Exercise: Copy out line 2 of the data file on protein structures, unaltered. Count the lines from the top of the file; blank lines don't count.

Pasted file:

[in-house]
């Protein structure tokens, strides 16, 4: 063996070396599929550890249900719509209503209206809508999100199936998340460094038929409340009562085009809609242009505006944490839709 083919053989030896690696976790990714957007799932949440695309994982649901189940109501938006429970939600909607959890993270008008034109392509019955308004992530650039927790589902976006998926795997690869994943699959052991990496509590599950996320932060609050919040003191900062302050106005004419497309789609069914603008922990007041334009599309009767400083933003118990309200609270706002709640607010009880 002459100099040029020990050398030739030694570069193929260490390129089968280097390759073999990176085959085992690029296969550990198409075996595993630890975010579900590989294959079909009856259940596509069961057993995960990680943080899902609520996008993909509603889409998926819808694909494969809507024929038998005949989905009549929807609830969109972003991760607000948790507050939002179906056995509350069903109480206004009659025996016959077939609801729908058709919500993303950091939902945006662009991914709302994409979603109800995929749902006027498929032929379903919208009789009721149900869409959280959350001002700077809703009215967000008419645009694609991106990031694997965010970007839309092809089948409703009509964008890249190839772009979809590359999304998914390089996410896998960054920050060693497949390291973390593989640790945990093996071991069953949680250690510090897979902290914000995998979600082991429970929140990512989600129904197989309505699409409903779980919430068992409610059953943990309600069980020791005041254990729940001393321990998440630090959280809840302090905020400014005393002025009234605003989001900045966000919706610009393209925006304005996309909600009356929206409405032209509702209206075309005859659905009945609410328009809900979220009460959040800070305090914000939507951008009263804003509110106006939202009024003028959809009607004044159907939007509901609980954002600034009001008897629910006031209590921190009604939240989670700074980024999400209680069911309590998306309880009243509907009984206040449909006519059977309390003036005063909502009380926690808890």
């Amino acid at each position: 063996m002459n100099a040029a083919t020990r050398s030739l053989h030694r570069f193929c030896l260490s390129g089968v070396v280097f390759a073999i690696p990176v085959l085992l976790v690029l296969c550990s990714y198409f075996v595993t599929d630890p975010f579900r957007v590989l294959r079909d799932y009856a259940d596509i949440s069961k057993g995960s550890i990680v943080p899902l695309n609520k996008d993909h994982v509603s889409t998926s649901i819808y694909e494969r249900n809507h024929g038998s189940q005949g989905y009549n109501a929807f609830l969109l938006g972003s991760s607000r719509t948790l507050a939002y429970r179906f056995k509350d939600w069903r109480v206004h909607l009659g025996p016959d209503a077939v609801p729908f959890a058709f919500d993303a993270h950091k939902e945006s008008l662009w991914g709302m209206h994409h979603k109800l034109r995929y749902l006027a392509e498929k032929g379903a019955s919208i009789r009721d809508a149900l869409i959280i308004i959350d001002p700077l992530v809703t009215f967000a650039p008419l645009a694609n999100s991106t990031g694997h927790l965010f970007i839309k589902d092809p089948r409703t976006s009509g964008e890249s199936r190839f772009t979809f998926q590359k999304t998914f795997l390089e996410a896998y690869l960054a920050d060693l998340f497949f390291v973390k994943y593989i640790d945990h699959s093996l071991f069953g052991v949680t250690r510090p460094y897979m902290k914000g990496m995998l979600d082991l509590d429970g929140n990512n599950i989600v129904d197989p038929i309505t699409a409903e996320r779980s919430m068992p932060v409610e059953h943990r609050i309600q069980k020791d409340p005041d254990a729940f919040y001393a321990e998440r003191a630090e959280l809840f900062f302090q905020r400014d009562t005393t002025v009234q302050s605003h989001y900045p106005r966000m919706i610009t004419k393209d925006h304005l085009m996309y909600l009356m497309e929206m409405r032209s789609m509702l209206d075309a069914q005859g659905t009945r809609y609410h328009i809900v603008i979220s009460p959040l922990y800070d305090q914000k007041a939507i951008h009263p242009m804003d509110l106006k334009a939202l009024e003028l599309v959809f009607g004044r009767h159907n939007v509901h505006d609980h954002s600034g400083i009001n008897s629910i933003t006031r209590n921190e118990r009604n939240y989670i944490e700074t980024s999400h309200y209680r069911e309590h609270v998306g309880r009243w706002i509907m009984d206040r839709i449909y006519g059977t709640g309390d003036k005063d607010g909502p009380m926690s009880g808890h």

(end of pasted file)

């Protein structure tokens, strides 16, 4: 063996070396599929550890249900719509209503209206809508999100199936998340460094038929409340009562085009809609242009505006944490839709 083919053989030896690696976790990714957007799932949440695309994982649901189940109501938006429970939600909607959890993270008008034109392509019955308004992530650039927790589902976006998926795997690869994943699959052991990496509590599950996320932060609050919040003191900062302050106005004419497309789609069914603008922990007041334009599309009767400083933003118990309200609270706002709640607010009880 002459100099040029020990050398030739030694570069193929260490390129089968280097390759073999990176085959085992690029296969550990198409075996595993630890975010579900590989294959079909009856259940596509069961057993995960990680943080899902609520996008993909509603889409998926819808694909494969809507024929038998005949989905009549929807609830969109972003991760607000948790507050939002179906056995509350069903109480206004009659025996016959077939609801729908058709919500993303950091939902945006662009991914709302994409979603109800995929749902006027498929032929379903919208009789009721149900869409959280959350001002700077809703009215967000008419645009694609991106990031694997965010970007839309092809089948409703009509964008890249190839772009979809590359999304998914390089996410896998960054920050060693497949390291973390593989640790945990093996071991069953949680250690510090897979902290914000995998979600082991429970929140990512989600129904197989309505699409409903779980919430068992409610059953943990309600069980020791005041254990729940001393321990998440630090959280809840302090905020400014005393002025009234605003989001900045966000919706610009393209925006304005996309909600009356929206409405032209509702209206075309005859659905009945609410328009809900979220009460959040800070305090914000939507951008009263804003509110106006939202009024003028959809009607004044159907939007509901609980954002600034009001008897629910006031209590921190009604939240989670700074980024999400209680069911309590998306309880009243509907009984206040449909006519059977309390003036005063909502009380926690808890």